Cargo theft. The study also used First Advantage’s Global Loss Repository—a database of cargo theft data from around the globe—to create loss rates for cargo transiting through respective countries. The countries are rated as low, guarded, elevated, high, or severe, depending on the number of losses. For simplicity, the survey chose to use the same coding system the Department of Homeland Security applies to terrorism risk levels.
Companies operating in countries rated as “severe” can expect armed and violent truck hijackings, armed warehouse robberies, and frequent heists at airports. Companies operating in countries ranked as low risk should expect only minor losses due to pilferage.
We also devised a weighted C-TPAT exposure matrix for the survey; it quantifies risks associated with anti-American sentiment or other hostility to Western governments. In this scale, countries rated as “severe” would present the possibility of terrorist attacks against U.S. or Western citizens, possibly have travel restrictions in place, and support high levels of supply chain theft.
The study incorporated all of this information to develop a profile of emerging-market country risk. The results were surprising, especially when compared to the Department of Homeland Security’s Threat Advisory panel.
For example, Russia and Brazil are among two of the highest-risk countries in terms of supply chain theft. Incidents commonly involve government representatives including police, military, and customs officials. However, in terms of C-TPAT, these countries are given a “low” threat rating because the governments and residents are on amicable terms with the United States and are not hostile to Western culture.
China presented a similar situation. The three-year cargo theft trend in China reveals that losses are increasing and higher levels of violence are being used in cargo theft, leading the authors to give the country a “guarded” rating. However, China was rated “low” in their level of C-TPAT exposure because of a low cargo tamper rating and alignment with Western culture.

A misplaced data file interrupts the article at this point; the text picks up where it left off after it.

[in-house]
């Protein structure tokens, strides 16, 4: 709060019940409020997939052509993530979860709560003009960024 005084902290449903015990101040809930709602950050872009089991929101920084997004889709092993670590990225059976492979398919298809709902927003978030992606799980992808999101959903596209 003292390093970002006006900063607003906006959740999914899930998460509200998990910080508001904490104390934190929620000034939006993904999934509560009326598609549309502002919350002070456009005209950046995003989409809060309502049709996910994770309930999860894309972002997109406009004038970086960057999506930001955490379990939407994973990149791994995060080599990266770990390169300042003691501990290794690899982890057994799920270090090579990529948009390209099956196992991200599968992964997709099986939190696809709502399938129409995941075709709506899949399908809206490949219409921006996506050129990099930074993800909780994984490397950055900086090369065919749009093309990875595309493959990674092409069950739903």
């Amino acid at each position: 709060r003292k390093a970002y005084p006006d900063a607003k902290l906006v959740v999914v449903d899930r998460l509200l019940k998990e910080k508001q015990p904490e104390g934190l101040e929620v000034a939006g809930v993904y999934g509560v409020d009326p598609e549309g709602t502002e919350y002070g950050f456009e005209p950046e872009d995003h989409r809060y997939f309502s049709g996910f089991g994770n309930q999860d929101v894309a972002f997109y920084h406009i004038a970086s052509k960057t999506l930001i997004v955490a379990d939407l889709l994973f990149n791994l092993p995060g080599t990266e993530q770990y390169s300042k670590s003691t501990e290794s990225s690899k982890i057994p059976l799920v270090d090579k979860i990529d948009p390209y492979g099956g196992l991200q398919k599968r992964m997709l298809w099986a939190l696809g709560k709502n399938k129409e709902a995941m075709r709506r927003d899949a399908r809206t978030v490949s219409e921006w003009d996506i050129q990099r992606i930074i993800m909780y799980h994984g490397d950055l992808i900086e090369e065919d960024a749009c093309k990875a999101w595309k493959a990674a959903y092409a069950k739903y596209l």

The study also went beyond BRIC countries to places such as Indonesia, Malaysia, and Nigeria. In contrast to countries like China, these countries are rated as risky (severe risk) from a C-TPAT perspective because of the cultural differences and high cargo-tampering rates throughout the country. Some of these countries, which export huge volumes of goods to the United States, present an opportunity for terrorists to use those shipments to smuggle weapons of mass destruction into the U.S. or to use the shipments as cover for an attack.
A significant problem contributing to this risk in Southeast Asia is labor shortages that affect the quality of the work force. To use Malaysia as a specific example, shortages of manufacturing labor within the country have led to high rates of foreign workers within Malaysian factories.
Some factories may sustain a 75 percent foreign work force, and many workers come from countries with a high rate of anti-American or anti-Western sentiment. These workers are typically not vetted and are working on products bound for U.S. importation.
Organized crime. But terrorism, while high consequence, is low probability. The more common risk in these countries is theft from organized crime. For example, in Malaysia, the Mamak gang is a highly organized group of cargo thieves that has plagued Malaysian transportation for over two decades. Members are primarily Southern Indian Muslims who target high-value loads from the central and northern regions of Malaysia. This gang, although smaller today than in previous years, is still active in the region and carries out thefts on a monthly basis.
Land routes are not the only problem. The Strait of Malacca, between Indonesia and Malaysia, suffers the highest rate of sea piracy in the world.
Adding to troubles in the region, experts speculate that Southeast Asia’s most wanted terrorist—Noordin Mohammed Top—resides and is active in Malaysia or neighboring Indonesia. Top is the self proclaimed leader of Tandzim Qoedatul Jihad, commonly referred to as the al Qaeda of the Malay Archipelago.